Wichita officials seek to curb thefts of copper
WICHITA, Kan. (AP) -- In a move to curb increased thefts of copper and other metals, Wichita city officials and local police are considering revising the city's scrap metal ordinance.
Expected to be brought to the city council by early fall, the revision would classify copper as a specially regulated metal, such as tungsten carbide. Such a designation would require scrap dealers to hold the copper for 72 hours, presumably giving police a better shot at tracking the metal back to the thief or victim.
The Wichita Eagle reported (http://bit.ly/11RxvSz the new ordinance will also allow the chief of police to suspend a business' operations for one day or more, much like suspensions are handled for liquor violations. Currently, the case has to be brought before the city council for a hearing.
Reactions to the proposal were mixed. Wichita has 19 licensed scrap dealers, one of which is Alan Boge, owner of Boge Iron and Metal Co. He said the most difficult part is determining if the metal is stolen.
"It creates a terrible logistics problem," Boge said. "The problem is not more regulations. The police need to have more staff to chase them (the thieves) down."
But Doug Harding, general manager of AllMetal Recycling, said scrap dealers want to do all they can to help the city stop thefts -- even if it means more regulations.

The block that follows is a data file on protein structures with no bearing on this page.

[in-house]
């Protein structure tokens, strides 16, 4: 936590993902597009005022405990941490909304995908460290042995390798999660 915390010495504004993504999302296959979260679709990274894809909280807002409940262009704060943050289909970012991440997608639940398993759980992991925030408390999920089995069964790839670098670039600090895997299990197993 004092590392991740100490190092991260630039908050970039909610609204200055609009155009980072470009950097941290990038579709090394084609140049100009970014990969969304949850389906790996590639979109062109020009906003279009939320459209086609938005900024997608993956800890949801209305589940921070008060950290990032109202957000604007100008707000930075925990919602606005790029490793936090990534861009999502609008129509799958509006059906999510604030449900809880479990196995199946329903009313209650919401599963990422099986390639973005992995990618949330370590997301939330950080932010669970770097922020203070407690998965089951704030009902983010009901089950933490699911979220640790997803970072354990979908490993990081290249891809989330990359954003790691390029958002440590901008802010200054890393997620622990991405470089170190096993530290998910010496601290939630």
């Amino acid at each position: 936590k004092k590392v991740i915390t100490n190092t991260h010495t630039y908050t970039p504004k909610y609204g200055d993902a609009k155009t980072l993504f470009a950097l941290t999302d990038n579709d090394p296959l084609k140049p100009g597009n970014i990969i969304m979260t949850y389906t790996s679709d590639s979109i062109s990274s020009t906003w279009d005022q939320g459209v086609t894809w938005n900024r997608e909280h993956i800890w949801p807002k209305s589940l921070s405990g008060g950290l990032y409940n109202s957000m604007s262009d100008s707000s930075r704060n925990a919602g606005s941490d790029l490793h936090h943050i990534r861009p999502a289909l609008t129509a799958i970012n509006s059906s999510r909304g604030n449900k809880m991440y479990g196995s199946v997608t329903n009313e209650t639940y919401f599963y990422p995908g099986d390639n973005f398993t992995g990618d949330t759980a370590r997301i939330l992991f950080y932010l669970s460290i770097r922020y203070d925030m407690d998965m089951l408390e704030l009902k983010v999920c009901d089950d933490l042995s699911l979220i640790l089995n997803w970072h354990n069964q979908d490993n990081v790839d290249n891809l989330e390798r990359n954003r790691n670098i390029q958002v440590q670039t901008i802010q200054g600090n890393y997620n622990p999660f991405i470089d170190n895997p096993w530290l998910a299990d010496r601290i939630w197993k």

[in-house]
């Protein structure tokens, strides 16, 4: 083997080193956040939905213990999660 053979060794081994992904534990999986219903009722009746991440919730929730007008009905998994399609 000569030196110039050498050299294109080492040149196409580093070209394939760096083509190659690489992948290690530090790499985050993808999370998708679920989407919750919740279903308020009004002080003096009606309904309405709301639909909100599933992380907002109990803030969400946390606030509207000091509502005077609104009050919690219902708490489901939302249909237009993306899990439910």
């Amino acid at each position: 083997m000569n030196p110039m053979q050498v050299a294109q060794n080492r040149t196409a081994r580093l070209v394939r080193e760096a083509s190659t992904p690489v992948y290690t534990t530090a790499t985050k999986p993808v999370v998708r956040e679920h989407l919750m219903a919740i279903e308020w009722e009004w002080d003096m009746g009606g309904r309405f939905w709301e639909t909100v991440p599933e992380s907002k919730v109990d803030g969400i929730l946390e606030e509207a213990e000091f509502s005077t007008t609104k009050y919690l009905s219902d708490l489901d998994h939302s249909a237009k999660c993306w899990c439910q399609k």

"We have to push forward to figure out a solution," Harding said. "We have to be the ones to say, 'No more, and here's what we're going to do to stop the thefts.' "
The 2010 ordinance now in place requires the scrap dealer to take down a seller's identification, license plate, address and a statement saying the metal is their property, or if it is not, that the metal is not stolen. People selling air-conditioning units, thefts of which have recently increased, are required to have a statement tag saying the unit has been safely removed.
With copper thefts, the damage to the property is usually more than the copper is actually worth.
As of June 20, No.1 copper - copper that has no contaminants - was selling for $2.65 a pound. The person selling the copper usually gets anywhere from $20 to $40 on an average sale.
"Ninety-five percent of the business the scrap dealers do is honest business," Boge said. "Sometimes you get fooled, but not very often."
The problem with assigning more staff to investigate the thefts comes down to budget restrictions, said council member Lavonta Williams said.
Om Chauhan, who said he owns about 70 properties around Wichita, said he has to deal with a copper theft about once a month. He not only has to replace the stolen copper, but also loses money on the property.
"It takes a significant toll on me," Chauhan said. "Not only the loss of the copper, I have to spend several thousand dollars to restore it, but there's also added time the property is vacant."